Tsundoku is a Japanese word describing the act of buying books without reading them. Long ago, I used to scorn people who complained that they had no time to read books. These were usually females that I had gone to university with, who had small kids. I thought they were using their children as excuses. Now that I have a child, I understand how parenting can take up so much time and lead to tsundoku. One has to play with the child after work. Other times one has to pay attention to make sure the child doesn't do what it ought not to. The demands on my time are obligatory because I am not the primary person taking care of the kid, so I have to do my share of the child minding. Also, I want to be a good parent and spend as much time as possible with the child.
The second reason I fail to read books is when the book is boring or the writing is difficult to read or the subject is of no value to me. There is no telling which books will be disappointing. The books I dislike most are those written like academic papers - full of long complex sentences interrupted by citations.
Some books, I dislike but finish because I want to brag. I know people who buy magazines for bragging rights. When I was in investment banking, my supervisor would always carry a copy of The Economist or Forbes to meetings. He would not read it in the car and he would hold it face outwards with his hand at chest level. I found it amusing.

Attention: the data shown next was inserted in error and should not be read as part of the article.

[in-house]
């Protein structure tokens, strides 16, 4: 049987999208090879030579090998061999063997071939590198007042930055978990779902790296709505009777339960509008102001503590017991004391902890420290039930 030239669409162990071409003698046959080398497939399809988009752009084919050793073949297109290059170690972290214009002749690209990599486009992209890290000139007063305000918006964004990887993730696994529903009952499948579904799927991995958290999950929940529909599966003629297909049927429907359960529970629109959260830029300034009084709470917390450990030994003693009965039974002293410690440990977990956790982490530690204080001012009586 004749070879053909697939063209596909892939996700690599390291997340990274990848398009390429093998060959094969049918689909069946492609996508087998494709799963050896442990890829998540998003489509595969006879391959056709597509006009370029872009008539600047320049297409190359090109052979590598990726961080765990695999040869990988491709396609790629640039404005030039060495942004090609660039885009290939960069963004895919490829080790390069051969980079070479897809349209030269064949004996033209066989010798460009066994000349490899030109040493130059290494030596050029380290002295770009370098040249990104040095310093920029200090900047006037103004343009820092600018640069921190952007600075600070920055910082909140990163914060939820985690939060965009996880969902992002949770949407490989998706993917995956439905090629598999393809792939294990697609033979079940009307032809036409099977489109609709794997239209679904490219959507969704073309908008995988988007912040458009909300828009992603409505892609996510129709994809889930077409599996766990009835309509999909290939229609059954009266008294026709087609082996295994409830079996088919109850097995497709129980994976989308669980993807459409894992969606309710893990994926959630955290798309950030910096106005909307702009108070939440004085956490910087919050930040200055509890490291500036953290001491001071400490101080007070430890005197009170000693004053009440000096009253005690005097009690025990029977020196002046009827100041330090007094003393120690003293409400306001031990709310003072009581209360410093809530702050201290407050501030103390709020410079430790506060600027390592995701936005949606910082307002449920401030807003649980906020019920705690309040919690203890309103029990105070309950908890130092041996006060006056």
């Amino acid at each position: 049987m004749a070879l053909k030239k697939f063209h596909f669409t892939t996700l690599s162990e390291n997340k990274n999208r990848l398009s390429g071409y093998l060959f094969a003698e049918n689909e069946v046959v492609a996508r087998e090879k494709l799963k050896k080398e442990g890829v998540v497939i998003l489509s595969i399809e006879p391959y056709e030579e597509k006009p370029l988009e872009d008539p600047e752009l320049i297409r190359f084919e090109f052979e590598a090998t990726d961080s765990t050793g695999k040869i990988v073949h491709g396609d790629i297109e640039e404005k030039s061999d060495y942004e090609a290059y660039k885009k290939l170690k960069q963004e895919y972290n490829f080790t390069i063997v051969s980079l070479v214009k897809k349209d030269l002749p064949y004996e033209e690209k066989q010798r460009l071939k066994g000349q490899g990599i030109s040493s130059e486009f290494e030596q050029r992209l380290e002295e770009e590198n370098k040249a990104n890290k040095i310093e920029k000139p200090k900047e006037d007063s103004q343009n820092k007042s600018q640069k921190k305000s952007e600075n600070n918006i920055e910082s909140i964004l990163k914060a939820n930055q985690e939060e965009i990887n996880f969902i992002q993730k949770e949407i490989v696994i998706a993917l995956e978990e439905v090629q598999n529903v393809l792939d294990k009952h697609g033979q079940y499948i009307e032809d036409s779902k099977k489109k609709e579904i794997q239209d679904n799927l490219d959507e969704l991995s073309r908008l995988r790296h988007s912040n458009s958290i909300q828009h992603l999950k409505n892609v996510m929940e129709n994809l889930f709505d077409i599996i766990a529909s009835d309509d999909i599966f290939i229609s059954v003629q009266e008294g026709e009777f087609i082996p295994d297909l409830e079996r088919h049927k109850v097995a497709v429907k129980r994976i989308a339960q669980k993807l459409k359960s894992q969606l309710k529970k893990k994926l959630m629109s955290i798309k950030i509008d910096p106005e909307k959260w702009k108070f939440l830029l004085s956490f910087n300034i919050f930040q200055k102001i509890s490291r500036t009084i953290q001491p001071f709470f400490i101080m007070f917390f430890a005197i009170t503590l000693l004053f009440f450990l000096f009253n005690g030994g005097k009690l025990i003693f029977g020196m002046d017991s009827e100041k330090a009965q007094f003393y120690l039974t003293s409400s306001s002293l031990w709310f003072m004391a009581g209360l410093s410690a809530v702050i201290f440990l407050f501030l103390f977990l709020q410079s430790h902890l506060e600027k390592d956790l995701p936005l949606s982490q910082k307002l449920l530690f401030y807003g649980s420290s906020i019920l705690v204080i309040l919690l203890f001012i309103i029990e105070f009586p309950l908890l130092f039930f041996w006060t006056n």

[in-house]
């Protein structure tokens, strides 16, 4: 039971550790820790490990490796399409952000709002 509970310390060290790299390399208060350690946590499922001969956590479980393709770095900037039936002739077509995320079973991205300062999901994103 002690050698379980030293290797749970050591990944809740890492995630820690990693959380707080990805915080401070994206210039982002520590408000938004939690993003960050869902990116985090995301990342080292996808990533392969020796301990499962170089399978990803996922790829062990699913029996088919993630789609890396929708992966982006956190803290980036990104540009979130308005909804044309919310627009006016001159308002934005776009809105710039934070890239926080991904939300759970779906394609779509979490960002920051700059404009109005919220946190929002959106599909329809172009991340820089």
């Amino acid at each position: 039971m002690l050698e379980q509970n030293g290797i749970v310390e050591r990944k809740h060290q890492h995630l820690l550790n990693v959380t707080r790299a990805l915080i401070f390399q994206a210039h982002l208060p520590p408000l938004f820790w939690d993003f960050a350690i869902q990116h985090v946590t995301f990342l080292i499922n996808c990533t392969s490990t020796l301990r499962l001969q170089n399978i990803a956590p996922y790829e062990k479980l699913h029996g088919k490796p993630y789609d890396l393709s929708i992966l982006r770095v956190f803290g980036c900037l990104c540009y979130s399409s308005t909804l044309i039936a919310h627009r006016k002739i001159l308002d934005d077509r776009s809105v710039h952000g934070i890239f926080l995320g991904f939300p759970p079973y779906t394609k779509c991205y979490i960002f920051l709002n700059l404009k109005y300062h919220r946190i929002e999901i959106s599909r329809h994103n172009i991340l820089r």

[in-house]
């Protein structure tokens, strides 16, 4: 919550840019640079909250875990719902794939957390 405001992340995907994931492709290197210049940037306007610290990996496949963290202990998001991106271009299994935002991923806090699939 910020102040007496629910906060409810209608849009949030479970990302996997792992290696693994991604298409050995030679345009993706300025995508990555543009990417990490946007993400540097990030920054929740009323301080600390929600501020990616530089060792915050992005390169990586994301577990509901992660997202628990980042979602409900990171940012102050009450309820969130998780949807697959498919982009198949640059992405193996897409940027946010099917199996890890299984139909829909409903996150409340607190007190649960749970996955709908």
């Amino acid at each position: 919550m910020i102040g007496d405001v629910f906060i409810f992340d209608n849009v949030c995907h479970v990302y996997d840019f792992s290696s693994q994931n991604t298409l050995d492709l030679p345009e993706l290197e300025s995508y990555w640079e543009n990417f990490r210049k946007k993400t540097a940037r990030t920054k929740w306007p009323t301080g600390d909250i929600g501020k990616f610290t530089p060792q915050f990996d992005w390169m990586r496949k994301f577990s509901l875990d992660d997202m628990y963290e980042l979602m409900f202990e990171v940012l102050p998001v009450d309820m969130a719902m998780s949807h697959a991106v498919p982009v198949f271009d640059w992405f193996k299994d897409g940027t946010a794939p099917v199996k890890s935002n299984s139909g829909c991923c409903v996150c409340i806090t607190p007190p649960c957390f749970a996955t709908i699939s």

Currently, I have about 10 unread books. The only time I can force myself to read such books is when I travel to countries whose language I don't speak. That means I cannot watch TV. And I decide not to buy a data plan so I cannot go online. When I am getting to the end of a book, regardless of whether I am enjoying it or not, I begin to get impatient. There is a sense of accomplishment in getting to the last page.